CUAED will also need to deal with how to recognize learning through MOOCs. For example, Witthaus et al. (2016) presented a model, based on a traffic light metaphor, with six key elements to be taken into account: (a) identity verification of the learner; (b) suitable, supervised assessment; (c) informative credentials (digital certificates or online badges); (d) quality assurance; (e) awarding credit points; and (f) partnerships and collaboration with institutions or bodies with potential for recognizing student learning. Each of these elements is observed in non-formal, open learning assessment in order to determine how strong they appear, and described by the traffic light metaphor, namely green (very strong presence), yellow (mild presence), or red (no presence).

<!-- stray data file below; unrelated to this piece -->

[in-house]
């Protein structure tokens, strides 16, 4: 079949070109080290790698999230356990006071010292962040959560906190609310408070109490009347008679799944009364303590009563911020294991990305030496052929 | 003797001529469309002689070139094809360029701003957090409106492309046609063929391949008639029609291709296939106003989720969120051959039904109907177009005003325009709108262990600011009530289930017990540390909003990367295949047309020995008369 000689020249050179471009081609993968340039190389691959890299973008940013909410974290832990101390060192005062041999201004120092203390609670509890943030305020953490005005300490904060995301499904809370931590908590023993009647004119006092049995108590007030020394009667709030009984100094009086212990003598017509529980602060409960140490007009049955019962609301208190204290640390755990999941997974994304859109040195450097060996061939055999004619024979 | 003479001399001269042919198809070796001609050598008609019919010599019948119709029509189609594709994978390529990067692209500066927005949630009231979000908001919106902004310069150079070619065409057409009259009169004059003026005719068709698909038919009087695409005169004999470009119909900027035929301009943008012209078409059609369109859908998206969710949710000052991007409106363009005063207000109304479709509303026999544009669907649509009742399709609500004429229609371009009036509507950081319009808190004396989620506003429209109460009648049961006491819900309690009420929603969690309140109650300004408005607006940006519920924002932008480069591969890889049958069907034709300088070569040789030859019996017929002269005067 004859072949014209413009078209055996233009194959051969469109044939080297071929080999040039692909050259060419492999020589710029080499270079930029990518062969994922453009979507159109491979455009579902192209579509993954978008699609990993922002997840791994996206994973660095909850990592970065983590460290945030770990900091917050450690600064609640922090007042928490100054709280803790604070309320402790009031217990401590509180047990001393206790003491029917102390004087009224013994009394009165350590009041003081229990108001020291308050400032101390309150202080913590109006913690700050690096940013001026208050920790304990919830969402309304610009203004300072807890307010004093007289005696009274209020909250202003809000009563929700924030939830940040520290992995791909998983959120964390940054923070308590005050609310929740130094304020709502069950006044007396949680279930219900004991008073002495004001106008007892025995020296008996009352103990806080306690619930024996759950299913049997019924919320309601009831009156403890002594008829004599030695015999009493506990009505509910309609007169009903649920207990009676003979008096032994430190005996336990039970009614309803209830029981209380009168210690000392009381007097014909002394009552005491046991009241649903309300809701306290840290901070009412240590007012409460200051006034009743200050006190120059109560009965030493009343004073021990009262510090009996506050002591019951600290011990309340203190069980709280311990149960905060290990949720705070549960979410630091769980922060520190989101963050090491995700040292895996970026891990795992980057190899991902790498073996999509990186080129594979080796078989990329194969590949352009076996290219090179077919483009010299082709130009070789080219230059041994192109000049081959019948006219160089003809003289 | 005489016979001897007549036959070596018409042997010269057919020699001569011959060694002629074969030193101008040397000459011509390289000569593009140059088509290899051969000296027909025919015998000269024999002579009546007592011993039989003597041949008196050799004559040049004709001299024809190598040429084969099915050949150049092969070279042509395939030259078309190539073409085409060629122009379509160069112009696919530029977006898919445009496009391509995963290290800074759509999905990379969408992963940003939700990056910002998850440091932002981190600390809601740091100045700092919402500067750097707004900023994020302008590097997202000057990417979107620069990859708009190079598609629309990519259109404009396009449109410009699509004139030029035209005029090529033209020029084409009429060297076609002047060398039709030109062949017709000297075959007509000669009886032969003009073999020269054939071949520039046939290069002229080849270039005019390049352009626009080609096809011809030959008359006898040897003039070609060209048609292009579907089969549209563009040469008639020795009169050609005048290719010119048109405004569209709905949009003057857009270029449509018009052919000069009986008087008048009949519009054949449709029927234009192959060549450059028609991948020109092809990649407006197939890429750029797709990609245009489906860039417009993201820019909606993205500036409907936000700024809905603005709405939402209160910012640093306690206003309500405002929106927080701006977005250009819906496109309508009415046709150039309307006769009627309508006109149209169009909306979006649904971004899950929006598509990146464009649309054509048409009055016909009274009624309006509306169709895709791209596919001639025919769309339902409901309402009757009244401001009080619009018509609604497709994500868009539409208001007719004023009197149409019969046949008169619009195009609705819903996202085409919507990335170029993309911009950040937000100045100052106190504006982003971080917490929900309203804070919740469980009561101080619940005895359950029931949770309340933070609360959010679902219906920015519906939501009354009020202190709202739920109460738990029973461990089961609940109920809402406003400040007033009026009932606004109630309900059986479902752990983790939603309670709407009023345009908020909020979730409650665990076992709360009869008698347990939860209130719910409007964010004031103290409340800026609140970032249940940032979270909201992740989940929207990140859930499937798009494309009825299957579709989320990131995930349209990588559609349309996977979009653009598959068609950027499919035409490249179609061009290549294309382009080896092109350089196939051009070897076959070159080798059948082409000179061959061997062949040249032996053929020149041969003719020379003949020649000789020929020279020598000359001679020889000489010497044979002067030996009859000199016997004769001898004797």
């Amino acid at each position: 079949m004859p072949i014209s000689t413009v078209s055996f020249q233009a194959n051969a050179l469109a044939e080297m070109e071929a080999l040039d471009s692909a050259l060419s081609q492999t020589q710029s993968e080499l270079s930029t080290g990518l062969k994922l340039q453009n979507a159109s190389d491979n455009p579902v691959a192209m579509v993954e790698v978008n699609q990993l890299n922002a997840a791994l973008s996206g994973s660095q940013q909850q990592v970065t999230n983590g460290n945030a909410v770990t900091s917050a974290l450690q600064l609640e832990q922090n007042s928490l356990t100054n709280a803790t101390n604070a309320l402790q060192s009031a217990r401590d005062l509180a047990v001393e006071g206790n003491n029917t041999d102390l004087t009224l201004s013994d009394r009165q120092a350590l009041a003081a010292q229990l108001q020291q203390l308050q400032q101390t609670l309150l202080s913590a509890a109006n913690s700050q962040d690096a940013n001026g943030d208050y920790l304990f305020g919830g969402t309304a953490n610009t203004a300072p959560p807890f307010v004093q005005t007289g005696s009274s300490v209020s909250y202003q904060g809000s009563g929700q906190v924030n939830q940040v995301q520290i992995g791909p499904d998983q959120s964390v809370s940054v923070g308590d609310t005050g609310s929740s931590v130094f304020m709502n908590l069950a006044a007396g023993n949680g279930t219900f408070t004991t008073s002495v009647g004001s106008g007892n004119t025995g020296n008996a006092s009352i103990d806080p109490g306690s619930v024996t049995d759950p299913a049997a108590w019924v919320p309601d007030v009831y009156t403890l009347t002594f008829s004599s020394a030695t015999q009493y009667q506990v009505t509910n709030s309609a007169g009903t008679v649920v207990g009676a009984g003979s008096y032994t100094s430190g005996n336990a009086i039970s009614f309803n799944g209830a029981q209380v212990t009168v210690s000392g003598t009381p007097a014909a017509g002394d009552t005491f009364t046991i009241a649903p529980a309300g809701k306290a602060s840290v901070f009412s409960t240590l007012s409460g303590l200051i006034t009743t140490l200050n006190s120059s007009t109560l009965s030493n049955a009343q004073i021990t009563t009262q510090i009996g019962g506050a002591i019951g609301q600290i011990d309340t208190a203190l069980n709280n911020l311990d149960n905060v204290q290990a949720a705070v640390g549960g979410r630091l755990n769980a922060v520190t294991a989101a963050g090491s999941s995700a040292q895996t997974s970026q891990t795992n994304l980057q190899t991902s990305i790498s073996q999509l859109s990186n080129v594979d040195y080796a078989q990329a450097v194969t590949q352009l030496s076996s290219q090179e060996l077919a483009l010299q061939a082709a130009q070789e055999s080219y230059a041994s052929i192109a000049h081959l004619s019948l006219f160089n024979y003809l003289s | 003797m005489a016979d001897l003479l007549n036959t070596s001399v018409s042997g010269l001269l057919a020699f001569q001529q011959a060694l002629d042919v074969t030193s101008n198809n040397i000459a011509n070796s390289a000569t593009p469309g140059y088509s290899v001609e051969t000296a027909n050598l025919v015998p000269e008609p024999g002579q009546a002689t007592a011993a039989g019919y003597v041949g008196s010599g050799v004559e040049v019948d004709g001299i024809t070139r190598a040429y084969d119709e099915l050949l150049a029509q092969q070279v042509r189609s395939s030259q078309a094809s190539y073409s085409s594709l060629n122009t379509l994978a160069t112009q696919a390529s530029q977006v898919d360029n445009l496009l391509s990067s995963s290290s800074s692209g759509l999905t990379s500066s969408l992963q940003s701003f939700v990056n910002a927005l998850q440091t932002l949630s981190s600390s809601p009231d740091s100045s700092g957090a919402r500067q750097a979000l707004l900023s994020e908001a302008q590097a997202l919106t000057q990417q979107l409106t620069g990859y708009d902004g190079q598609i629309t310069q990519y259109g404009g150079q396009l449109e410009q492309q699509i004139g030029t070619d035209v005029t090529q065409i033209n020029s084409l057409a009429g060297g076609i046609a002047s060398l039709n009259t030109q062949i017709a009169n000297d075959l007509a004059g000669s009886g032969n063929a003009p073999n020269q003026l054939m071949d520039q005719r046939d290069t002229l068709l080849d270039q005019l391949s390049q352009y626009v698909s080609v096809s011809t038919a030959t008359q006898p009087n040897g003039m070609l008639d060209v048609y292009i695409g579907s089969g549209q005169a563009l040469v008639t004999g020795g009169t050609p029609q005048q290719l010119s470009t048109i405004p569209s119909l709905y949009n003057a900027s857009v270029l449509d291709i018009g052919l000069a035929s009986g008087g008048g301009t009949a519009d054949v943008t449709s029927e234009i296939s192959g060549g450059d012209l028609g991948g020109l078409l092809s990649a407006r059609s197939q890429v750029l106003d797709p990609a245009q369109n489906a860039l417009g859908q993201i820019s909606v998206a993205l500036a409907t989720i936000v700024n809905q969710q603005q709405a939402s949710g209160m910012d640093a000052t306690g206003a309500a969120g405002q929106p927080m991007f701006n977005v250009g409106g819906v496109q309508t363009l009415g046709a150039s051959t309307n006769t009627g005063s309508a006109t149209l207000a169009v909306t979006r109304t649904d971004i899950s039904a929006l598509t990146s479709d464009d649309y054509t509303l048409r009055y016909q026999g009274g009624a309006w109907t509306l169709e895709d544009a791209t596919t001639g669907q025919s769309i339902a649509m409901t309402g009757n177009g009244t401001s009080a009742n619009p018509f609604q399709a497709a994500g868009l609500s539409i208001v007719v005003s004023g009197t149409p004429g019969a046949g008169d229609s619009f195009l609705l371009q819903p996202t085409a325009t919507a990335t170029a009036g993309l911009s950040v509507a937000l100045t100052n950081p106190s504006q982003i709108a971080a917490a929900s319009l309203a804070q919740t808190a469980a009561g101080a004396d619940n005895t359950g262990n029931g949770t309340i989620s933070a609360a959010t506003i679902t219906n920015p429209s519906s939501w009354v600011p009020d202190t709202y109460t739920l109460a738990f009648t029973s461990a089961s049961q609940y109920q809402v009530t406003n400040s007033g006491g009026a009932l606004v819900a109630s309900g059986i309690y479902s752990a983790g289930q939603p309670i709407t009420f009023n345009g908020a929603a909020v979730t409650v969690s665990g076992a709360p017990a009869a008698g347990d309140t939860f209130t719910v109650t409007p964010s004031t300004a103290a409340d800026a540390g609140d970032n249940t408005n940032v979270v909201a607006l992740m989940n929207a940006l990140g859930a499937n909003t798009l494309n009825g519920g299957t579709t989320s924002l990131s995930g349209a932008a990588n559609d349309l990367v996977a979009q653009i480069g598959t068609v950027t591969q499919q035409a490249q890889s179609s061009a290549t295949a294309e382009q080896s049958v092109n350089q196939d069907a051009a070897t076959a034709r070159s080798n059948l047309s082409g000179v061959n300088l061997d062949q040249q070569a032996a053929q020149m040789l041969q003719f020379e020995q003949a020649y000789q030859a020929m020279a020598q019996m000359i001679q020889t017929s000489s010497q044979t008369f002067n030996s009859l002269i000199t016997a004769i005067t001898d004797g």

As well, instruments to facilitate follow-up of the OER materials offered by CUAED, such as the framework by Huang, Hu, and Liu (2017), have been proposed to assess the openness maturity of OERs.

Following their mission, HE institutions carry out academic, intellectual, and formative work incorporating a vast array of perspectives, liberty of thought, critical knowledge, and the continuous search for new knowledge, all while innovating learning and teaching processes. Digital technologies have profoundly changed HE and this movement cannot be stopped. They threaten the controlling and regulating power of curriculum, that began in 1633 at Glasgow University. DeRosa and Robinson (2017) stated that with a more extensive use of OER, the adoption of open educational practices has also increased, and students have begun to develop digital content while building knowledge. Digital technologies also represent a meeting space of diverse communities, and have an important social, cultural, and symbolic content for this university.